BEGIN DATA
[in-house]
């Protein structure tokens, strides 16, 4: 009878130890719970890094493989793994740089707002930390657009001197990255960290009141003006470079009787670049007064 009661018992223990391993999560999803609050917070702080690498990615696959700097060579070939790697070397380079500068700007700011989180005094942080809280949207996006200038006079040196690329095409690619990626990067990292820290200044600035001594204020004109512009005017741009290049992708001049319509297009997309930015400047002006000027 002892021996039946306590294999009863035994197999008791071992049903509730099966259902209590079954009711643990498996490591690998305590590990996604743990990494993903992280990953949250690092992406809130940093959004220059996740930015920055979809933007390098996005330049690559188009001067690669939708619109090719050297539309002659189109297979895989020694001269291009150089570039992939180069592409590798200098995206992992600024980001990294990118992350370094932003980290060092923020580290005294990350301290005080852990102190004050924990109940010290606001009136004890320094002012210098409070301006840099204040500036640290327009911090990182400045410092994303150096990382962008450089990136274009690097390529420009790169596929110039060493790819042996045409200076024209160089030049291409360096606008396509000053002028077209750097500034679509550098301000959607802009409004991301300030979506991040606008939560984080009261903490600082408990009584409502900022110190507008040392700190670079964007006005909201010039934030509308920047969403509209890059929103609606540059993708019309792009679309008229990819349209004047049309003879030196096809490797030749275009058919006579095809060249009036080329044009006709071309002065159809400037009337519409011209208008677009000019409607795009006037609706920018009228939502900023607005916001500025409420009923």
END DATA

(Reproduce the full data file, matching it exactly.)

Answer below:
[in-house]
């Protein structure tokens, strides 16, 4: 009878130890719970890094493989793994740089707002930390657009001197990255960290009141003006470079009787670049007064 009661018992223990391993999560999803609050917070702080690498990615696959700097060579070939790697070397380079500068700007700011989180005094942080809280949207996006200038006079040196690329095409690619990626990067990292820290200044600035001594204020004109512009005017741009290049992708001049319509297009997309930015400047002006000027 002892021996039946306590294999009863035994197999008791071992049903509730099966259902209590079954009711643990498996490591690998305590590990996604743990990494993903992280990953949250690092992406809130940093959004220059996740930015920055979809933007390098996005330049690559188009001067690669939708619109090719050297539309002659189109297979895989020694001269291009150089570039992939180069592409590798200098995206992992600024980001990294990118992350370094932003980290060092923020580290005294990350301290005080852990102190004050924990109940010290606001009136004890320094002012210098409070301006840099204040500036640290327009911090990182400045410092994303150096990382962008450089990136274009690097390529420009790169596929110039060493790819042996045409200076024209160089030049291409360096606008396509000053002028077209750097500034679509550098301000959607802009409004991301300030979506991040606008939560984080009261903490600082408990009584409502900022110190507008040392700190670079964007006005909201010039934030509308920047969403509209890059929103609606540059993708019309792009679309008229990819349209004047049309003879030196096809490797030749275009058919006579095809060249009036080329044009006709071309002065159809400037009337519409011209208008677009000019409607795009006037609706920018009228939502900023607005916001500025409420009923």